Shock level turned-up as Fiat reveals new EV-only Abarth 500eNovember 22, 2022
Having reimagined the 500 as the all-electric 500e two years ago, Fiat has now done the same with the performance Abarth model by introducing the newcomer as the Abarth 500e.
The first EV in the sub-division’s 73-year history, and the first since becoming part of Fiat in 1971, the Abarth 500e follows the same route as the outgoing internal combustion engine Abarth 595 by receiving a series of exterior and interior revisions, as well as more power, to difference itself from the 500e.
Abarth on the outside
A model that builds on the success of the 595/695 versions of the previous generation, the Abarth 500e’s visual changes are evident and consists of 18-inch alloy wheels, extended door sills as well as sportier bumpers, a new faux rear diffuser, honeycomb lower air intake, titanium grey mirror caps and revised dark titanium Abarth lettering.
The most dramatic adaption from the 595 though is the Abarth lettering spread across the sealed grille, Abarth decals at the base of the doors and a so-called electrified Scorpion logo down the rear wing.
Besides full-LED headlights and a prominent satin silver skidplate underneath the front bumper, the Abarth 500e’s completion touches comprises two new colours, Poison Blue and Acid Green, as well as a special launch model called the Scorpionissima that receives privacy glass plus diamond-cut titanium alloy wheels also of 18-inches.
Restrained Abarth inside
Noticeably lower to the ground than the 500e, the spruced-up interior receives Abarth sport seats trimmed in Alcantara with double Acid Green stitch work, Abarth scorpion embossed headrests, special graphics within the seven-inch digital instrument cluster, an Abarth steering wheel with Poison Blue 12 o’clock marking and an Alcantara dashboard.
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Standard specification include keyless entry and push-button start, a surround-view camera system, dual-zone climate control, rain sense wipers, Auto High Beam Assist, a wireless smartphone charger and the so-called Performance Pages integrated into the 10.25-inch Uconnect touchscreen infotainment system.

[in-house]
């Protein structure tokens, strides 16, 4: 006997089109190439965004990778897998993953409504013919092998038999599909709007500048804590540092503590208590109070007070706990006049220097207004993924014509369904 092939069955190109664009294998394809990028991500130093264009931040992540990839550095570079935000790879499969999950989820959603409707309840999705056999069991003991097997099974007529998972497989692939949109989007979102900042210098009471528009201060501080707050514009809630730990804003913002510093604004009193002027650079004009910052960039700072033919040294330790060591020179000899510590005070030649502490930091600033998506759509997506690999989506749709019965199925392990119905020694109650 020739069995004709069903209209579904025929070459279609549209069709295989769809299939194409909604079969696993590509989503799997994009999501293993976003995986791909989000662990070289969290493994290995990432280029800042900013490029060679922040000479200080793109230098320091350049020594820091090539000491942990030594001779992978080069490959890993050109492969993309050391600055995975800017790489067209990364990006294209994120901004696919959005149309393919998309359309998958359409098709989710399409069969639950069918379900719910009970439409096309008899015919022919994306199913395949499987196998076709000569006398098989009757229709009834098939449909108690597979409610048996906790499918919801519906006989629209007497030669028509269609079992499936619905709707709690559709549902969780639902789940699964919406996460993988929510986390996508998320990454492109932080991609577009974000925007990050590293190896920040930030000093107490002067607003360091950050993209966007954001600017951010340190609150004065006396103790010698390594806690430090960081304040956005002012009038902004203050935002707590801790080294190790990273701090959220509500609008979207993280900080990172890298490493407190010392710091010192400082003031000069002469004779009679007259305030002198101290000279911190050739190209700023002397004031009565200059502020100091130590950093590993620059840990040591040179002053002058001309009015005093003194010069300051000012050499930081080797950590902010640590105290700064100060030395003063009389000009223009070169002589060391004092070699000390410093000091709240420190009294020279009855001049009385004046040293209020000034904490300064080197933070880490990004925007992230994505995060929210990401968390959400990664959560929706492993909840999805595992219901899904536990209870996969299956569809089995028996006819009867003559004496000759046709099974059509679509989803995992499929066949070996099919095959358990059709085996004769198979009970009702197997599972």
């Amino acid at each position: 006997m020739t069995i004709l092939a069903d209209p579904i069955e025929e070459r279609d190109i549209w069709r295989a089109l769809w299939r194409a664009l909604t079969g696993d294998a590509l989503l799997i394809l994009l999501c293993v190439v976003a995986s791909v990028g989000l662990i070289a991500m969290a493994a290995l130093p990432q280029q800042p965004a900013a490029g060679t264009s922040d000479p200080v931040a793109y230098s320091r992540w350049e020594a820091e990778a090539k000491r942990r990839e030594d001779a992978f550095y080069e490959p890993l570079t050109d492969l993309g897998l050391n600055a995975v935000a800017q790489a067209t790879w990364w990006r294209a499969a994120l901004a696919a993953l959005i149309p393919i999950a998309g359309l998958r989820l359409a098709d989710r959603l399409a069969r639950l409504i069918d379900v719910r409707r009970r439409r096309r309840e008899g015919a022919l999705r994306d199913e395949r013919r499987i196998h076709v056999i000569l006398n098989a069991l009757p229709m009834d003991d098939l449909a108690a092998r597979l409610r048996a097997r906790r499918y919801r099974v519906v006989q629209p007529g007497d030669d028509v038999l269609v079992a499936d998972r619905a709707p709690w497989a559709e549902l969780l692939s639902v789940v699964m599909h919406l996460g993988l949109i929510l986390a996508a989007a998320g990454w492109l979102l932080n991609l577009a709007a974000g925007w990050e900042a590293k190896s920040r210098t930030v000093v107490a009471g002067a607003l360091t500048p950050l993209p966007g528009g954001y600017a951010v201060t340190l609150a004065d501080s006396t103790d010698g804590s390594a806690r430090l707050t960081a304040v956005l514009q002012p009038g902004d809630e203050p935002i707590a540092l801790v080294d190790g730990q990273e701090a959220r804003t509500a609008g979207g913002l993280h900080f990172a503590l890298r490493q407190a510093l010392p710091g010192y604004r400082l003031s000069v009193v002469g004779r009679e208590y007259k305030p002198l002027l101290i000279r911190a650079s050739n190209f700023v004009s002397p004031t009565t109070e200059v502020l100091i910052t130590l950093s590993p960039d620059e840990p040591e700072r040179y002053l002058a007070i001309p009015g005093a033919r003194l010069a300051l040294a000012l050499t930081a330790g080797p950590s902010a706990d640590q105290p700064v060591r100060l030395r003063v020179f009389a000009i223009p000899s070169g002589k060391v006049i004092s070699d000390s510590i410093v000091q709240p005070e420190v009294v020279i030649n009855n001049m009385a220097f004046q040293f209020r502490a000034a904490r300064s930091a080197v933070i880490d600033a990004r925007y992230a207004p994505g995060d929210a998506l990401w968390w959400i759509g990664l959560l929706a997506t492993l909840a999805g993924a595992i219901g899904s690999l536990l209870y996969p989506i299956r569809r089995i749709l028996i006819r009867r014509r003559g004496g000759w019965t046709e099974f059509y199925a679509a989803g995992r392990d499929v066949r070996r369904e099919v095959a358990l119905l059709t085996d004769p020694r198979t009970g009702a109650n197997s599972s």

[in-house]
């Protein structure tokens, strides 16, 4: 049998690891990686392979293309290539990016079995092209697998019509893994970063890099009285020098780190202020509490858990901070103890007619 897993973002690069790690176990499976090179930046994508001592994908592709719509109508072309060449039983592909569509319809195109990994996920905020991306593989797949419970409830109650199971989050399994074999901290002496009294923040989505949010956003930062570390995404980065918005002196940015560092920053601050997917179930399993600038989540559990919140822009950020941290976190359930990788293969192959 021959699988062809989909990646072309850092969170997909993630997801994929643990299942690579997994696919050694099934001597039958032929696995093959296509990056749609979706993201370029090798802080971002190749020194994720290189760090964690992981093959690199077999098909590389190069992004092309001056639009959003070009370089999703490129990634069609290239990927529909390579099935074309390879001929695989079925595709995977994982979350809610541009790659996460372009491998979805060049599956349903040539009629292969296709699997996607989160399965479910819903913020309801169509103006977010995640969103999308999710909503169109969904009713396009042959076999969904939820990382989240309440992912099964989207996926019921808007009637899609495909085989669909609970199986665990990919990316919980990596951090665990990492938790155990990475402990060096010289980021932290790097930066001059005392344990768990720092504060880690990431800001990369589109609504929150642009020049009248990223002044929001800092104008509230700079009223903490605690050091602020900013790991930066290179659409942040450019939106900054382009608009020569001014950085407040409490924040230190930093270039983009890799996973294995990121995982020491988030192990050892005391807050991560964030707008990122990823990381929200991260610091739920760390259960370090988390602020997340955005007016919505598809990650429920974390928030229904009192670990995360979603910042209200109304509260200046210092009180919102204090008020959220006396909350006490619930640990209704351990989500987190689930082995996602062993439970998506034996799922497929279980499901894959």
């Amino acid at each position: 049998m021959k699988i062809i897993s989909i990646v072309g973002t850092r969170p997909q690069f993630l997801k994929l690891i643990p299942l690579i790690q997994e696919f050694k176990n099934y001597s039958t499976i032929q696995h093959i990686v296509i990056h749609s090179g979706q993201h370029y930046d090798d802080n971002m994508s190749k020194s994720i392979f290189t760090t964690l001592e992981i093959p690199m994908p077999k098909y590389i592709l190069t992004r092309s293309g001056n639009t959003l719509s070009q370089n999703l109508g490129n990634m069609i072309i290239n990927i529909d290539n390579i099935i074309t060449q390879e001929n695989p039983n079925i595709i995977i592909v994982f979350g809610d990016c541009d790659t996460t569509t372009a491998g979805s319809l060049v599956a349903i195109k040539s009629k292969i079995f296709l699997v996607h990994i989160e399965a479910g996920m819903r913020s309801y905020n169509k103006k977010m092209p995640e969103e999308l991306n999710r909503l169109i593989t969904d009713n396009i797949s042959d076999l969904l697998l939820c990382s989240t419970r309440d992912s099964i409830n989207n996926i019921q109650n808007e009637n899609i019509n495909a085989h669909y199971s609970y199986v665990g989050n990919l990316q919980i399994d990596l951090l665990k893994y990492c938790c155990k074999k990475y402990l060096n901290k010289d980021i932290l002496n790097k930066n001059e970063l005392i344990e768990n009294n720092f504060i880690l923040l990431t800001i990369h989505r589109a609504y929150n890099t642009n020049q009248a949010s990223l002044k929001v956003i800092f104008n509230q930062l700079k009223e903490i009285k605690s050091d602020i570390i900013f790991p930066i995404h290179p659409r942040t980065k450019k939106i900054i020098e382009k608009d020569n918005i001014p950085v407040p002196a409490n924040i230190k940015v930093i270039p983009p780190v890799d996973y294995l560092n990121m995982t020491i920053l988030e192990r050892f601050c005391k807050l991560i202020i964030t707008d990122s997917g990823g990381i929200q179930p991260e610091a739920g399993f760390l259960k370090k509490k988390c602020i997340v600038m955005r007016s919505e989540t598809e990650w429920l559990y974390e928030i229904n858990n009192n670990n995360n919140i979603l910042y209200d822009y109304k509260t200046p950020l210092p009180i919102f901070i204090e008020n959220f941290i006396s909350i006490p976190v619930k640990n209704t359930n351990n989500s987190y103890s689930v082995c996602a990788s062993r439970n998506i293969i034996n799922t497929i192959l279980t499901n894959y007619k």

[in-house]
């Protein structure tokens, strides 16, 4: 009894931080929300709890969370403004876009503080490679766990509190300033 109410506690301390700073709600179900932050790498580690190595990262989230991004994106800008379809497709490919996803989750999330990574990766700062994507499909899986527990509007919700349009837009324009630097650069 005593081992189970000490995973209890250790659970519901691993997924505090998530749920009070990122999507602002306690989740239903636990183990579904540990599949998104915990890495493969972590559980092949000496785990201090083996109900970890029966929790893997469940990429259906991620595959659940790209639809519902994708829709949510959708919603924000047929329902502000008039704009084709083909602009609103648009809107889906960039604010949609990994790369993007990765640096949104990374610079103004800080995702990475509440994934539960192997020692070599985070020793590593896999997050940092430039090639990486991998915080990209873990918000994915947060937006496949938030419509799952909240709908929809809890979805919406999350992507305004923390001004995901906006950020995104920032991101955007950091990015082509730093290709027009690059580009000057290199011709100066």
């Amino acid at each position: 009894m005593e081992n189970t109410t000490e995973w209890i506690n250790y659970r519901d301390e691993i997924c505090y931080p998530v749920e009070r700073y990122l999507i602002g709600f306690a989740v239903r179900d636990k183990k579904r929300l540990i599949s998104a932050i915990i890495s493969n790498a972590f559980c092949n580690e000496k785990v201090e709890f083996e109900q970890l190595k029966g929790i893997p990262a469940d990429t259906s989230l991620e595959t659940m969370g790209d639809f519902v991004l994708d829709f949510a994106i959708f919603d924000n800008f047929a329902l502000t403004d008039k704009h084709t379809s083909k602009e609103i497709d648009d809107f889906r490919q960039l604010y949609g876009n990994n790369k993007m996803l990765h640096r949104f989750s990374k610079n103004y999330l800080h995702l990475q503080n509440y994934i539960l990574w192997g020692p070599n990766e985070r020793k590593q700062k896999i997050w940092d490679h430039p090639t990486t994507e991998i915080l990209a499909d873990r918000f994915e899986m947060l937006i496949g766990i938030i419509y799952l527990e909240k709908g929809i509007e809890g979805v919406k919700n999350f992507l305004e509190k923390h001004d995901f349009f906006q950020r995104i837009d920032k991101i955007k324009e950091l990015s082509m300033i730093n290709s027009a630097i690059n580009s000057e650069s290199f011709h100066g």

Notable safety and driver assistance features is Traffic Sign Recognition, Blind Spot Warning, Autonomous Emergency Brake with Pedestrian and Cyclist Detection, Lane Keep Assist, Driver Attention Alert and cruise control.
The most controversial aspect of the Abarth 500e though is a sound generator that emits an imitation petrol soundtrack made additionally more audible via the speakers of the upgraded JBL sound system.
A standard fixture on the Scorpionissima, the setup is said to emit a typical Abarth roar at speeds above 20 km/h, though it can be switched-off entirely when the 500e is stationary.
As already indicated, the centre of the system’s focus resides up front where the long-serving1.4-litre turbo-petrol engine departs in favour of a 42-kWh battery that powers a single electric motor on the front axle.
Switched to the default Turismo setting, outputs stand at 100kW/220Nm, which increases to 113kW/235Nm in Scorpion Street or Scorpion Track modes.
Despite the Abarth 500e’s weight not being disclosed, the uptake in power of 26 kW over the 500e that uses the same battery translates to a seven second 0-100 km/h sprint with the claimed range being unknown.
A total of 40 km is, however, attainable after five minutes plugged into a 85 kW fast charger with Fiat also reporting a performance gain of one second from 40 km/h to 60 km/h versus the Abarth 595 and a waiting time of 35 minutes from 0-80% when using a fast charger.
On-sale next year initially only in Europe with the 595 continuing in other markets like the internal combustion engine 500 for the time being, the Abarth 500e will be available as either a hard-top or soft-top C with pricing to be announced at a later stage.